Tonight, Team 118 took its first steps, and looks ahead of schedule which would really be par for the course for Butch Jones.  The Vols have flaws, they have holes, and they can play better.  In six days another team with a pulse will come to Knoxville, and we'll see about taking another step.  But tonight, this is a win to savor.  We waited all summer with hope, and tonight, in the season's first and most important game, hope made itself known to those wearing orange.  This is a win to be celebrated.  And then it's on to the next one, the second one becoming the season's most important game.  We're still too young to worry about where all of this is going right now, or about anything other than Arkansas State.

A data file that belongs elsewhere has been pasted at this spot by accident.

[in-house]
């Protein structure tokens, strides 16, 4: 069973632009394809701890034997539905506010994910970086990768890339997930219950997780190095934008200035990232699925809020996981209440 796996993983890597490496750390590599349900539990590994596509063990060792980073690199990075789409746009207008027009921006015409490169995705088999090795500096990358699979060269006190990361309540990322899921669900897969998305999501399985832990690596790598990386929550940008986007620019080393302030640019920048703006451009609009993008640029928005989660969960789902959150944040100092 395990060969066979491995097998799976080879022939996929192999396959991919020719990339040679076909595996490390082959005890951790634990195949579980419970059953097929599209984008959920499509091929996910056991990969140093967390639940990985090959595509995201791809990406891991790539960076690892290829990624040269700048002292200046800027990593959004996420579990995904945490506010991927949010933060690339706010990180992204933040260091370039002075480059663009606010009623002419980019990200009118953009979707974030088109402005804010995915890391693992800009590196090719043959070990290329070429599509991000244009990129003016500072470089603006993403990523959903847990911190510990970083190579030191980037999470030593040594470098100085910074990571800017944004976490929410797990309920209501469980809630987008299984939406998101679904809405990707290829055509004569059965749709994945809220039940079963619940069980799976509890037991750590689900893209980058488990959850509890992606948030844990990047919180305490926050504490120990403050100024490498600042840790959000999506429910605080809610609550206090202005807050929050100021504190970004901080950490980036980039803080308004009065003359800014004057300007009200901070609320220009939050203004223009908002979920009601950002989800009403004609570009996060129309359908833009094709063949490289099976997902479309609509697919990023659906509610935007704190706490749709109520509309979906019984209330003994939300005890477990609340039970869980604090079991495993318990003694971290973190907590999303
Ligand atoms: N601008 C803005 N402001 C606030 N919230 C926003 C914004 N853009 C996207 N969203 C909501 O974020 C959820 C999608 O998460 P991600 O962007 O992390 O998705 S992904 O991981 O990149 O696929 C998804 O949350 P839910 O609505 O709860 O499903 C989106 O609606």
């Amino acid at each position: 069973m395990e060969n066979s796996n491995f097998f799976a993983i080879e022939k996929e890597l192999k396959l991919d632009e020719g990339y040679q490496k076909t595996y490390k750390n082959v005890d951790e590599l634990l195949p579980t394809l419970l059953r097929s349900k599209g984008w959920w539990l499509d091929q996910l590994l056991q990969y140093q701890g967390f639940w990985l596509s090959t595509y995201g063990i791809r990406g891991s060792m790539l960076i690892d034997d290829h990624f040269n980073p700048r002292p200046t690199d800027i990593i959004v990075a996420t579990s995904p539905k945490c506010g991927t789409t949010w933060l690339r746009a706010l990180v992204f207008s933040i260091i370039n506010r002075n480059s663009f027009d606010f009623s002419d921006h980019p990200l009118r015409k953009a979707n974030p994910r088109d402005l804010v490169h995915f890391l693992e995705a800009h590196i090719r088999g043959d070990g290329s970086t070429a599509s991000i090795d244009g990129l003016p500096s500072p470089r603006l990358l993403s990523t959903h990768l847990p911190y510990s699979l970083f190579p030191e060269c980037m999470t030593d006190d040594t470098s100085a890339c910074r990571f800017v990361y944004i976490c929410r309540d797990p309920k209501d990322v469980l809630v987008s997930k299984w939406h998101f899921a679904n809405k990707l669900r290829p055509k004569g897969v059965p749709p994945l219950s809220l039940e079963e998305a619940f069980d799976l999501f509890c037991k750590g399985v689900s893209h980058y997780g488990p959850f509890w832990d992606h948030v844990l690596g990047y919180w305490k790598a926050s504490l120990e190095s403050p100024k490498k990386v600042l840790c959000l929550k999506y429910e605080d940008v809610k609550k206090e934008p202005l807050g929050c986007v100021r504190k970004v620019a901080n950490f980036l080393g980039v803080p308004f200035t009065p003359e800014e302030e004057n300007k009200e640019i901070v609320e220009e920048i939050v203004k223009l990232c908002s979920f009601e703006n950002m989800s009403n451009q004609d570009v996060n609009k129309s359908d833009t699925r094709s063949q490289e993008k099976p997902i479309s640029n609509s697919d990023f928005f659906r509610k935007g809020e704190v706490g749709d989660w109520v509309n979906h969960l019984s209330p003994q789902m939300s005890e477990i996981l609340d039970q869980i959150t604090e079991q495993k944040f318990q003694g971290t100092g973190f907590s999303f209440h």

But we're not too young to win.  And after the last six years, all of us are too old not to enjoy it.  A lot.

Go Vols.